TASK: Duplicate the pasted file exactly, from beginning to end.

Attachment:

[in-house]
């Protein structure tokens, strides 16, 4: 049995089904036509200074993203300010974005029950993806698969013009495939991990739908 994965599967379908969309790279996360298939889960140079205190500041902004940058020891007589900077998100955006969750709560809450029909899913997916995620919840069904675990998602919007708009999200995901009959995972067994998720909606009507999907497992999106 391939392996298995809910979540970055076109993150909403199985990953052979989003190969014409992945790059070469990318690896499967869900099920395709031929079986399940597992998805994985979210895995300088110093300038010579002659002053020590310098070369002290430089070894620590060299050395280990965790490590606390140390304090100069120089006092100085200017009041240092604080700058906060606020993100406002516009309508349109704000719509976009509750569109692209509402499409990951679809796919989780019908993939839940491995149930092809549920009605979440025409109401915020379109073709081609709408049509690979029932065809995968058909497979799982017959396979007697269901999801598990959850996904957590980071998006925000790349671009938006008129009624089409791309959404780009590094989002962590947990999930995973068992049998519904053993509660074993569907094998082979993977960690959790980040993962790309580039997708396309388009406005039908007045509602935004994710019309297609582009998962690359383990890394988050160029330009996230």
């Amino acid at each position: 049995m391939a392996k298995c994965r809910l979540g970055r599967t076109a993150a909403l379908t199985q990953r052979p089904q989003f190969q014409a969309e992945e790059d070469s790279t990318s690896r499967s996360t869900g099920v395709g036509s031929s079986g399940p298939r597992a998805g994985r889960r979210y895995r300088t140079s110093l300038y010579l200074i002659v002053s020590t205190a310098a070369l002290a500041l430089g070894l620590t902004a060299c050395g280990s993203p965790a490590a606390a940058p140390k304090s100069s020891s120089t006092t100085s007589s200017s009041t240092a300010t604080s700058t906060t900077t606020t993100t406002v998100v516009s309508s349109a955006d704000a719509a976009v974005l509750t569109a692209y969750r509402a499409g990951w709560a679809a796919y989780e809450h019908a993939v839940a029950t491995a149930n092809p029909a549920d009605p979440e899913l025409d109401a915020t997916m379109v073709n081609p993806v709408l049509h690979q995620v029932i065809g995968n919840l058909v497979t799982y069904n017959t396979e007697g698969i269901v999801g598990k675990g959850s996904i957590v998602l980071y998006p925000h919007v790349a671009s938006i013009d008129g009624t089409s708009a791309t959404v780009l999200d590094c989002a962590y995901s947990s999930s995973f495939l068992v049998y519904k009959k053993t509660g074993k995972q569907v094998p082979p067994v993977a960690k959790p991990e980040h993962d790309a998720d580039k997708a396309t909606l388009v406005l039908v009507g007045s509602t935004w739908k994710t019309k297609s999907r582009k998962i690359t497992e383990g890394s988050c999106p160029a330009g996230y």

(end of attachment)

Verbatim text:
[in-house]
């Protein structure tokens, strides 16, 4: 049995089904036509200074993203300010974005029950993806698969013009495939991990739908 994965599967379908969309790279996360298939889960140079205190500041902004940058020891007589900077998100955006969750709560809450029909899913997916995620919840069904675990998602919007708009999200995901009959995972067994998720909606009507999907497992999106 391939392996298995809910979540970055076109993150909403199985990953052979989003190969014409992945790059070469990318690896499967869900099920395709031929079986399940597992998805994985979210895995300088110093300038010579002659002053020590310098070369002290430089070894620590060299050395280990965790490590606390140390304090100069120089006092100085200017009041240092604080700058906060606020993100406002516009309508349109704000719509976009509750569109692209509402499409990951679809796919989780019908993939839940491995149930092809549920009605979440025409109401915020379109073709081609709408049509690979029932065809995968058909497979799982017959396979007697269901999801598990959850996904957590980071998006925000790349671009938006008129009624089409791309959404780009590094989002962590947990999930995973068992049998519904053993509660074993569907094998082979993977960690959790980040993962790309580039997708396309388009406005039908007045509602935004994710019309297609582009998962690359383990890394988050160029330009996230």
């Amino acid at each position: 049995m391939a392996k298995c994965r809910l979540g970055r599967t076109a993150a909403l379908t199985q990953r052979p089904q989003f190969q014409a969309e992945e790059d070469s790279t990318s690896r499967s996360t869900g099920v395709g036509s031929s079986g399940p298939r597992a998805g994985r889960r979210y895995r300088t140079s110093l300038y010579l200074i002659v002053s020590t205190a310098a070369l002290a500041l430089g070894l620590t902004a060299c050395g280990s993203p965790a490590a606390a940058p140390k304090s100069s020891s120089t006092t100085s007589s200017s009041t240092a300010t604080s700058t906060t900077t606020t993100t406002v998100v516009s309508s349109a955006d704000a719509a976009v974005l509750t569109a692209y969750r509402a499409g990951w709560a679809a796919y989780e809450h019908a993939v839940a029950t491995a149930n092809p029909a549920d009605p979440e899913l025409d109401a915020t997916m379109v073709n081609p993806v709408l049509h690979q995620v029932i065809g995968n919840l058909v497979t799982y069904n017959t396979e007697g698969i269901v999801g598990k675990g959850s996904i957590v998602l980071y998006p925000h919007v790349a671009s938006i013009d008129g009624t089409s708009a791309t959404v780009l999200d590094c989002a962590y995901s947990s999930s995973f495939l068992v049998y519904k009959k053993t509660g074993k995972q569907v094998p082979p067994v993977a960690k959790p991990e980040h993962d790309a998720d580039k997708a396309t909606l388009v406005l039908v009507g007045s509602t935004w739908k994710t019309k297609s999907r582009k998962i690359t497992e383990g890394s988050c999106p160029a330009g996230y």